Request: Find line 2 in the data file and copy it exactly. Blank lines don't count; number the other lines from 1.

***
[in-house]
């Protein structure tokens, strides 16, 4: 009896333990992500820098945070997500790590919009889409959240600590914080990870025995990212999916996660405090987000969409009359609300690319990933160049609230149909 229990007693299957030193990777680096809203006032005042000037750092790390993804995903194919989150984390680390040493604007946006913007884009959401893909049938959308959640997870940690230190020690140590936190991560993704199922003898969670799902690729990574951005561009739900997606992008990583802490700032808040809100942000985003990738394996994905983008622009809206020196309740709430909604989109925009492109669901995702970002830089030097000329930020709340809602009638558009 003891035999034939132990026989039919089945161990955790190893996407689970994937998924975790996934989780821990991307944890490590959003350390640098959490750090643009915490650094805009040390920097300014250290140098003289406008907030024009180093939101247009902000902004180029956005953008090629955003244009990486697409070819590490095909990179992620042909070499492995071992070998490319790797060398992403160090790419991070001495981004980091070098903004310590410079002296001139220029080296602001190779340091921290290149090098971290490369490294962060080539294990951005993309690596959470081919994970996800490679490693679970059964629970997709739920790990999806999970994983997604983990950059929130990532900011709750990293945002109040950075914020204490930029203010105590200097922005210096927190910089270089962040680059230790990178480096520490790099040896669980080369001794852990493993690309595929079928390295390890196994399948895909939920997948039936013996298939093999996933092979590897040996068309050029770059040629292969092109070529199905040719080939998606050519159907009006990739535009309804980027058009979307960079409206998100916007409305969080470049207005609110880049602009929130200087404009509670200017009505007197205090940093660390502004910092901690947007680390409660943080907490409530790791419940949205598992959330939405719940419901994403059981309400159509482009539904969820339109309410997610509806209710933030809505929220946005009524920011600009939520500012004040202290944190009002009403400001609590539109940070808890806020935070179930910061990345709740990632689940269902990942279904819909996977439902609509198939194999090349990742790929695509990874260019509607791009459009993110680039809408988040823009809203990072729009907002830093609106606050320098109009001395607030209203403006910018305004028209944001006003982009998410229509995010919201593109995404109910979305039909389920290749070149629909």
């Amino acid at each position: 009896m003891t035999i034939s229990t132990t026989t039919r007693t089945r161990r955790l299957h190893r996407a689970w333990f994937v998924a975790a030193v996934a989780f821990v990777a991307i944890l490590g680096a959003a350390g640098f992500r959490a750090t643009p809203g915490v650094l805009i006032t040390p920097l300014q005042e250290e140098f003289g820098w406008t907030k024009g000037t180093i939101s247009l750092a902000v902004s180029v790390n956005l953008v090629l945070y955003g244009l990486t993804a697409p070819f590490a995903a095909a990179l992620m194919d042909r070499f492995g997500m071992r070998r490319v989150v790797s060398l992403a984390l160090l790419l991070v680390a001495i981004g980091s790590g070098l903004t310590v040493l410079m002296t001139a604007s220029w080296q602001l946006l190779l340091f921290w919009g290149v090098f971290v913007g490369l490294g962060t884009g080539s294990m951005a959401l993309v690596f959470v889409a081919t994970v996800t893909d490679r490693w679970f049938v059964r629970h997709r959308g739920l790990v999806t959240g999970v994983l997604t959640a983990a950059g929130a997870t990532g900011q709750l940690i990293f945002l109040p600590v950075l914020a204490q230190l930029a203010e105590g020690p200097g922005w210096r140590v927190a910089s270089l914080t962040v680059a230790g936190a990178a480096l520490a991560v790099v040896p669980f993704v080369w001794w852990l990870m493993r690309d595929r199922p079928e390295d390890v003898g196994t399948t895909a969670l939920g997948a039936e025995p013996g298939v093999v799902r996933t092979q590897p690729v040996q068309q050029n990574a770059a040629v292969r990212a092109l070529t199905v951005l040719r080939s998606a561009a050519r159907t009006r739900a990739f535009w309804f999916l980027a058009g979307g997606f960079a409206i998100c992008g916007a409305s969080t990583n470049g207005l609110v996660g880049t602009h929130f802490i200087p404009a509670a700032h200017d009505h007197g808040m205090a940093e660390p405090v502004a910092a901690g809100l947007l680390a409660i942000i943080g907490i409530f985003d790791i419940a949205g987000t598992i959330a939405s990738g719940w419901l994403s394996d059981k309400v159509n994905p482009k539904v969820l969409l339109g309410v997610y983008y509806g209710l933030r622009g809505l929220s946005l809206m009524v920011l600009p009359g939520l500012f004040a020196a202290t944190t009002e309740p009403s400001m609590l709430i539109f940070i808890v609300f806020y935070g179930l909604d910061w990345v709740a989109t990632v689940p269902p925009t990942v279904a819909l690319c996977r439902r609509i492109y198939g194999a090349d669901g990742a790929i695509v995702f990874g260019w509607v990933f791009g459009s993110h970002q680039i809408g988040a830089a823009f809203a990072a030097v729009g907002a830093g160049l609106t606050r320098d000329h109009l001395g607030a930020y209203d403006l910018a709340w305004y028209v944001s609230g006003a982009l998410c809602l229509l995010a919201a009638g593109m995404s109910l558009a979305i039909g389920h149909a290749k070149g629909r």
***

């Protein structure tokens, strides 16, 4: 009896333990992500820098945070997500790590919009889409959240600590914080990870025995990212999916996660405090987000969409009359609300690319990933160049609230149909 229990007693299957030193990777680096809203006032005042000037750092790390993804995903194919989150984390680390040493604007946006913007884009959401893909049938959308959640997870940690230190020690140590936190991560993704199922003898969670799902690729990574951005561009739900997606992008990583802490700032808040809100942000985003990738394996994905983008622009809206020196309740709430909604989109925009492109669901995702970002830089030097000329930020709340809602009638558009 003891035999034939132990026989039919089945161990955790190893996407689970994937998924975790996934989780821990991307944890490590959003350390640098959490750090643009915490650094805009040390920097300014250290140098003289406008907030024009180093939101247009902000902004180029956005953008090629955003244009990486697409070819590490095909990179992620042909070499492995071992070998490319790797060398992403160090790419991070001495981004980091070098903004310590410079002296001139220029080296602001190779340091921290290149090098971290490369490294962060080539294990951005993309690596959470081919994970996800490679490693679970059964629970997709739920790990999806999970994983997604983990950059929130990532900011709750990293945002109040950075914020204490930029203010105590200097922005210096927190910089270089962040680059230790990178480096520490790099040896669980080369001794852990493993690309595929079928390295390890196994399948895909939920997948039936013996298939093999996933092979590897040996068309050029770059040629292969092109070529199905040719080939998606050519159907009006990739535009309804980027058009979307960079409206998100916007409305969080470049207005609110880049602009929130200087404009509670200017009505007197205090940093660390502004910092901690947007680390409660943080907490409530790791419940949205598992959330939405719940419901994403059981309400159509482009539904969820339109309410997610509806209710933030809505929220946005009524920011600009939520500012004040202290944190009002009403400001609590539109940070808890806020935070179930910061990345709740990632689940269902990942279904819909996977439902609509198939194999090349990742790929695509990874260019509607791009459009993110680039809408988040823009809203990072729009907002830093609106606050320098109009001395607030209203403006910018305004028209944001006003982009998410229509995010919201593109995404109910979305039909389920290749070149629909």